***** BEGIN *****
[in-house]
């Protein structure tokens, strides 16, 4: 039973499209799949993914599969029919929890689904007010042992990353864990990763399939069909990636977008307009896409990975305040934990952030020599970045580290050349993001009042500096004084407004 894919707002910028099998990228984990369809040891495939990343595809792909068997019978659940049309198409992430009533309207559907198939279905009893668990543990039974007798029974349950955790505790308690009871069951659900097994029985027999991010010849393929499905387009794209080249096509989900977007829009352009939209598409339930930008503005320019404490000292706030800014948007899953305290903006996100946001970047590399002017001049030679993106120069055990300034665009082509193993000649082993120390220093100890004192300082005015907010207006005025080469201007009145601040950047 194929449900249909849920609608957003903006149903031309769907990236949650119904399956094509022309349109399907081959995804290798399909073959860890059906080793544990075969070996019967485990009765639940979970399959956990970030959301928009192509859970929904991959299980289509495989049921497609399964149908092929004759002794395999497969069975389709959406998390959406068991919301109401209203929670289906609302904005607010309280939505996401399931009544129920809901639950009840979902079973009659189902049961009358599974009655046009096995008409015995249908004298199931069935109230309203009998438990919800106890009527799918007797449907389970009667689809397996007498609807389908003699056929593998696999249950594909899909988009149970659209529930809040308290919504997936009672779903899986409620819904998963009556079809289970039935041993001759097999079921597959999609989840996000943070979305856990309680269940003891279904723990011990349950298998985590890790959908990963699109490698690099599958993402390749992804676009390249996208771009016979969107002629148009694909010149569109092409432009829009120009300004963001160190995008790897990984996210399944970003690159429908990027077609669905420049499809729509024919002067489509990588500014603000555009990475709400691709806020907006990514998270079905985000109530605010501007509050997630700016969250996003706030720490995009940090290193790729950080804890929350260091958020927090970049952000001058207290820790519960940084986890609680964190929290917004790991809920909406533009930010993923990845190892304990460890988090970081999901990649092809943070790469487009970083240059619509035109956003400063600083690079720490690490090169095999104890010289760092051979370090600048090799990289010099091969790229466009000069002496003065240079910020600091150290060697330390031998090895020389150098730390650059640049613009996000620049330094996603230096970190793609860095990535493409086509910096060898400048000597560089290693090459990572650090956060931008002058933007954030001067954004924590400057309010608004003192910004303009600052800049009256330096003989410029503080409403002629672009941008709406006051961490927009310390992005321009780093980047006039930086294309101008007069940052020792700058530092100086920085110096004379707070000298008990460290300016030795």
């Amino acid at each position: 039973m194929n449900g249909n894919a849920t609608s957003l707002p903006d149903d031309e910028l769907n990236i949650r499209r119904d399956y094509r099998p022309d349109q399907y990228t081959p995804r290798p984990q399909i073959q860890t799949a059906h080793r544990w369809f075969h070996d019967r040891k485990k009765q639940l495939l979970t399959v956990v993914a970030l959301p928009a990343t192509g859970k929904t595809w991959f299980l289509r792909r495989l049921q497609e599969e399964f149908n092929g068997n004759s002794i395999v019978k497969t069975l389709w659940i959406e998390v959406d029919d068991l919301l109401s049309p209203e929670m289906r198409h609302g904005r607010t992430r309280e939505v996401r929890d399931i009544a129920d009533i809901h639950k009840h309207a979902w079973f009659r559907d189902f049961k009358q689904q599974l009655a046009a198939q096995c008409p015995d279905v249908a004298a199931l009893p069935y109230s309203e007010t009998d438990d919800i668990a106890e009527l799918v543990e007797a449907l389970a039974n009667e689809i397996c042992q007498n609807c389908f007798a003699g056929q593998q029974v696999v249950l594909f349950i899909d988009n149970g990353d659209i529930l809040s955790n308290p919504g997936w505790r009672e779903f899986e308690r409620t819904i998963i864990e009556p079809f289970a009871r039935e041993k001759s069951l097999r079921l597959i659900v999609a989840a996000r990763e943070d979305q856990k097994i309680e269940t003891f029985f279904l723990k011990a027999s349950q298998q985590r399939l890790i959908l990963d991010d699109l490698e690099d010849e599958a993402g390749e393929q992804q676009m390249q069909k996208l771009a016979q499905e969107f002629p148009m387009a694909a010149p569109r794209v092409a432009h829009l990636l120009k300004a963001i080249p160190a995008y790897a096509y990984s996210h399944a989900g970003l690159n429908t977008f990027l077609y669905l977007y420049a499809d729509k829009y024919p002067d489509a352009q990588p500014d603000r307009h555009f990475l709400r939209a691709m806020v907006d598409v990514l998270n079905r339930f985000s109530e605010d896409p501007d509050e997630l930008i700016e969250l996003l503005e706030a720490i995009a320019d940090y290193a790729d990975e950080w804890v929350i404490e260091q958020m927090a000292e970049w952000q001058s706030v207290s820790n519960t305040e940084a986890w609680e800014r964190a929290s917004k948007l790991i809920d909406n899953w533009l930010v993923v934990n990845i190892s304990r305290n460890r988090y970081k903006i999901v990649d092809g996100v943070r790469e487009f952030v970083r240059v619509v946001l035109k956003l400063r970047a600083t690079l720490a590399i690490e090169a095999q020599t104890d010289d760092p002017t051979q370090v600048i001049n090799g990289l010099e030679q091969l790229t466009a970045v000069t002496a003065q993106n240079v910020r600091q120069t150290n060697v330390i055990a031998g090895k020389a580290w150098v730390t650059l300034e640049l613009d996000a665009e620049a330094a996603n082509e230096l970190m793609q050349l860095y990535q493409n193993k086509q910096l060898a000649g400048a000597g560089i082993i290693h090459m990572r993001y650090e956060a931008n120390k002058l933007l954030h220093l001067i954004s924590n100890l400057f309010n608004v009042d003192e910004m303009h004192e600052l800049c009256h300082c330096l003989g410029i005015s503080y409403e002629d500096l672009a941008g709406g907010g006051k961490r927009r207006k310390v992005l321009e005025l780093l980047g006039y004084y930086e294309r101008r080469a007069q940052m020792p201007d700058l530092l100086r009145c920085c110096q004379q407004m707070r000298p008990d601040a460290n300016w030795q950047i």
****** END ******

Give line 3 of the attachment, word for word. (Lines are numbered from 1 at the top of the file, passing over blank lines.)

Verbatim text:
């Amino acid at each position: 039973m194929n449900g249909n894919a849920t609608s957003l707002p903006d149903d031309e910028l769907n990236i949650r499209r119904d399956y094509r099998p022309d349109q399907y990228t081959p995804r290798p984990q399909i073959q860890t799949a059906h080793r544990w369809f075969h070996d019967r040891k485990k009765q639940l495939l979970t399959v956990v993914a970030l959301p928009a990343t192509g859970k929904t595809w991959f299980l289509r792909r495989l049921q497609e599969e399964f149908n092929g068997n004759s002794i395999v019978k497969t069975l389709w659940i959406e998390v959406d029919d068991l919301l109401s049309p209203e929670m289906r198409h609302g904005r607010t992430r309280e939505v996401r929890d399931i009544a129920d009533i809901h639950k009840h309207a979902w079973f009659r559907d189902f049961k009358q689904q599974l009655a046009a198939q096995c008409p015995d279905v249908a004298a199931l009893p069935y109230s309203e007010t009998d438990d919800i668990a106890e009527l799918v543990e007797a449907l389970a039974n009667e689809i397996c042992q007498n609807c389908f007798a003699g056929q593998q029974v696999v249950l594909f349950i899909d988009n149970g990353d659209i529930l809040s955790n308290p919504g997936w505790r009672e779903f899986e308690r409620t819904i998963i864990e009556p079809f289970a009871r039935e041993k001759s069951l097999r079921l597959i659900v999609a989840a996000r990763e943070d979305q856990k097994i309680e269940t003891f029985f279904l723990k011990a027999s349950q298998q985590r399939l890790i959908l990963d991010d699109l490698e690099d010849e599958a993402g390749e393929q992804q676009m390249q069909k996208l771009a016979q499905e969107f002629p148009m387009a694909a010149p569109r794209v092409a432009h829009l990636l120009k300004a963001i080249p160190a995008y790897a096509y990984s996210h399944a989900g970003l690159n429908t977008f990027l077609y669905l977007y420049a499809d729509k829009y024919p002067d489509a352009q990588p500014d603000r307009h555009f990475l709400r939209a691709m806020v907006d598409v990514l998270n079905r339930f985000s109530e605010d896409p501007d509050e997630l930008i700016e969250l996003l503005e706030a720490i995009a320019d940090y290193a790729d990975e950080w804890v929350i404490e260091q958020m927090a000292e970049w952000q001058s706030v207290s820790n519960t305040e940084a986890w609680e800014r964190a929290s917004k948007l790991i809920d909406n899953w533009l930010v993923v934990n990845i190892s304990r305290n460890r988090y970081k903006i999901v990649d092809g996100v943070r790469e487009f952030v970083r240059v619509v946001l035109k956003l400063r970047a600083t690079l720490a590399i690490e090169a095999q020599t104890d010289d760092p002017t051979q370090v600048i001049n090799g990289l010099e030679q091969l790229t466009a970045v000069t002496a003065q993106n240079v910020r600091q120069t150290n060697v330390i055990a031998g090895k020389a580290w150098v730390t650059l300034e640049l613009d996000a665009e620049a330094a996603n082509e230096l970190m793609q050349l860095y990535q493409n193993k086509q910096l060898a000649g400048a000597g560089i082993i290693h090459m990572r993001y650090e956060a931008n120390k002058l933007l954030h220093l001067i954004s924590n100890l400057f309010n608004v009042d003192e910004m303009h004192e600052l800049c009256h300082c330096l003989g410029i005015s503080y409403e002629d500096l672009a941008g709406g907010g006051k961490r927009r207006k310390v992005l321009e005025l780093l980047g006039y004084y930086e294309r101008r080469a007069q940052m020792p201007d700058l530092l100086r009145c920085c110096q004379q407004m707070r000298p008990d601040a460290n300016w030795q950047i």